Metal working facilities constantly strive to reduce machining times, and saving a minute or two here or there can really add up. According to John Zaya, workholding product manager for Big Kaiser, time savings can be achieved using flexible workholding systems. This is especially true for companies that have a high part mix, low volume, and when parts might be tall, large, or oddly shaped.
"Often, a customer thinks a custom workholding system needs to stay on the table somewhat semi-permanently," Zaya said. "That is fine for certain parts or longer production runs, but more customers are demanding lower batch quantities and most are looking for flexibility, location, repeatability, and the ability to take things on-and-off very quickly. Traditional methods of bolting and pinning things to a table are going away."
Zaya detailed the challenges of non-traditional workholding applications during a May 13-16 Breakfast and Learn open house at the company's Hoffman Estates, IL, facility. Zaya gave three non-traditional application examples.
In the first example, the customer laser-cut metal blanks that were welded downstream. As different part batches came off the laser, a bottleneck would form at the welding station as new fixtures were installed to fit the new part batch. A time study found that as much as 21 hours of time would be wasted swapping out the fixture. The Big Kaiser Unilock quick change system, which uses air pressure system to conform the fixture to the part, cut changeover times to less than 2 hours per week.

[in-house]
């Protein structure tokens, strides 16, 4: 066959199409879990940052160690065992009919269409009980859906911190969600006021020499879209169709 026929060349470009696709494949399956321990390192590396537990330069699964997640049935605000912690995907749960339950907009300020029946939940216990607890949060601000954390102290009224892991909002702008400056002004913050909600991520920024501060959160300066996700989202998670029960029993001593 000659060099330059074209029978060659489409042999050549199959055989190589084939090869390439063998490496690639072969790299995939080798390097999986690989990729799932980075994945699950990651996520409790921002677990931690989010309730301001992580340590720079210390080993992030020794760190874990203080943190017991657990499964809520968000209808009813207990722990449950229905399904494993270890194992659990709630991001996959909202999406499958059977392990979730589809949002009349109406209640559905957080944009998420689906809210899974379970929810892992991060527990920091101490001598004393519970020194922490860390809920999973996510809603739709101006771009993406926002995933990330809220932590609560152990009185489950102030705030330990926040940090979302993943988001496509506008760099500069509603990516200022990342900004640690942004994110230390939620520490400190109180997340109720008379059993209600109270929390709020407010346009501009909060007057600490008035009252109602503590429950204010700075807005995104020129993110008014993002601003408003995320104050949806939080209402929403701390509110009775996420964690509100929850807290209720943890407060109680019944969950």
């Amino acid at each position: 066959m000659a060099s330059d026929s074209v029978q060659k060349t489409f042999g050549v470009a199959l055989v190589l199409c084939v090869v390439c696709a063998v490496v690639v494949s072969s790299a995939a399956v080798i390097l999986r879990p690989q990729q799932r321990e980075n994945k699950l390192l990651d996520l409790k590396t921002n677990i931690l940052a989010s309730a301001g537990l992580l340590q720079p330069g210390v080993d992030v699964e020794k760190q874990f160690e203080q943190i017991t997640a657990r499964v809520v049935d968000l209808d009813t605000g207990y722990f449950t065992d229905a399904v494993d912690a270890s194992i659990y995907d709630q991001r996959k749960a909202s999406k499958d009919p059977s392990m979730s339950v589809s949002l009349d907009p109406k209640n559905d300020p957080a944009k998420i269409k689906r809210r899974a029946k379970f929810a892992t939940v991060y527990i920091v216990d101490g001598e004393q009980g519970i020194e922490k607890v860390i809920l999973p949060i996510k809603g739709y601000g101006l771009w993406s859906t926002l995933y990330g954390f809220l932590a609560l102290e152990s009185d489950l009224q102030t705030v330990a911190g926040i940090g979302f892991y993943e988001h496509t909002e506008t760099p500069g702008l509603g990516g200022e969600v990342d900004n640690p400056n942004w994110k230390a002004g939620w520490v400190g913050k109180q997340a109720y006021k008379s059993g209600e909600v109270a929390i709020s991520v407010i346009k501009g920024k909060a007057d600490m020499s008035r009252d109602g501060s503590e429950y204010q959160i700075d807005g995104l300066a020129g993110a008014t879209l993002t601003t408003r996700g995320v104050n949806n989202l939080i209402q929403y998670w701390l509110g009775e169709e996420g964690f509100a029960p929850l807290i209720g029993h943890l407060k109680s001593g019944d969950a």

A second application called for machining tall parts. A Unilock Stabilizer System was incorporated that attached to a worktable to provide lateral part support and offset cutting forces being exerted against the part. This reduced changeover times, mitigated vibration that could cause errors, , and took stress off the spindle.
The final application was for a customer using a hybrid machine that could machine a part using traditional machine tools, and, on the same machine, deposit material using a laser system to add material when needed. The customer was reworking worn stamping dies that had certain sections that needed rewelded. The customer would clad the component, measure and inspect it, and then machine it to the exact specification. To accomplish this quickly, a custom fixture was designed that allowed them to move the part, fixture and all, from the machine tool to CMM and back.
Zaya added that this was an example of the a custom fixture that the company can produce. A customer can purchase components from Big Kaiser's catalogue to make its own fixture plates or Big Kaiser can design special components for parts with specific requirements.
"We can do this with its own fixture or with the system underneath it attached to the table with a zero point (workholding system) so we can have that fixture plate come on and off when they want."
Related Glossary Terms
Device, often made in-house, that holds a specific workpiece. See jig; modular fixturing.